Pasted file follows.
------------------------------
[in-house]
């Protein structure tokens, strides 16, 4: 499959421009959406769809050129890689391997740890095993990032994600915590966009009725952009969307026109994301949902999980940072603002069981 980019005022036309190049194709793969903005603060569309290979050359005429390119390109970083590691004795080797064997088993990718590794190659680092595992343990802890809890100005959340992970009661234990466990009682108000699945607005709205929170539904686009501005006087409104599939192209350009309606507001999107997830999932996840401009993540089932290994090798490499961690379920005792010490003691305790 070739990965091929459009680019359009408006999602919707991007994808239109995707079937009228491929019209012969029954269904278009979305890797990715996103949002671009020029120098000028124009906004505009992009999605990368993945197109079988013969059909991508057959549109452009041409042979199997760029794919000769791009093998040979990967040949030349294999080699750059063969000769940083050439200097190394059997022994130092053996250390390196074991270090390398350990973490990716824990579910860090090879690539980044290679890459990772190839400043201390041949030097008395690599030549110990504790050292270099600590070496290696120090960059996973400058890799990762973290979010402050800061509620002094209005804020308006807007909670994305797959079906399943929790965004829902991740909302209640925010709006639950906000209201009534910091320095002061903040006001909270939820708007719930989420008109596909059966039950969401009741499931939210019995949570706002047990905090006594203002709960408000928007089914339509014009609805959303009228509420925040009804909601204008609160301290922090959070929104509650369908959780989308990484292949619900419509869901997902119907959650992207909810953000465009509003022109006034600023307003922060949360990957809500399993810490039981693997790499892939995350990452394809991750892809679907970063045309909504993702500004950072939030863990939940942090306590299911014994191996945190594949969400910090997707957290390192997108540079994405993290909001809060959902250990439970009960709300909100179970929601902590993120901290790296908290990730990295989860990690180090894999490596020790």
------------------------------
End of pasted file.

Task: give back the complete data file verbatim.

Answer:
[in-house]
């Protein structure tokens, strides 16, 4: 499959421009959406769809050129890689391997740890095993990032994600915590966009009725952009969307026109994301949902999980940072603002069981 980019005022036309190049194709793969903005603060569309290979050359005429390119390109970083590691004795080797064997088993990718590794190659680092595992343990802890809890100005959340992970009661234990466990009682108000699945607005709205929170539904686009501005006087409104599939192209350009309606507001999107997830999932996840401009993540089932290994090798490499961690379920005792010490003691305790 070739990965091929459009680019359009408006999602919707991007994808239109995707079937009228491929019209012969029954269904278009979305890797990715996103949002671009020029120098000028124009906004505009992009999605990368993945197109079988013969059909991508057959549109452009041409042979199997760029794919000769791009093998040979990967040949030349294999080699750059063969000769940083050439200097190394059997022994130092053996250390390196074991270090390398350990973490990716824990579910860090090879690539980044290679890459990772190839400043201390041949030097008395690599030549110990504790050292270099600590070496290696120090960059996973400058890799990762973290979010402050800061509620002094209005804020308006807007909670994305797959079906399943929790965004829902991740909302209640925010709006639950906000209201009534910091320095002061903040006001909270939820708007719930989420008109596909059966039950969401009741499931939210019995949570706002047990905090006594203002709960408000928007089914339509014009609805959303009228509420925040009804909601204008609160301290922090959070929104509650369908959780989308990484292949619900419509869901997902119907959650992207909810953000465009509003022109006034600023307003922060949360990957809500399993810490039981693997790499892939995350990452394809991750892809679907970063045309909504993702500004950072939030863990939940942090306590299911014994191996945190594949969400910090997707957290390192997108540079994405993290909001809060959902250990439970009960709300909100179970929601902590993120901290790296908290990730990295989860990690180090894999490596020790």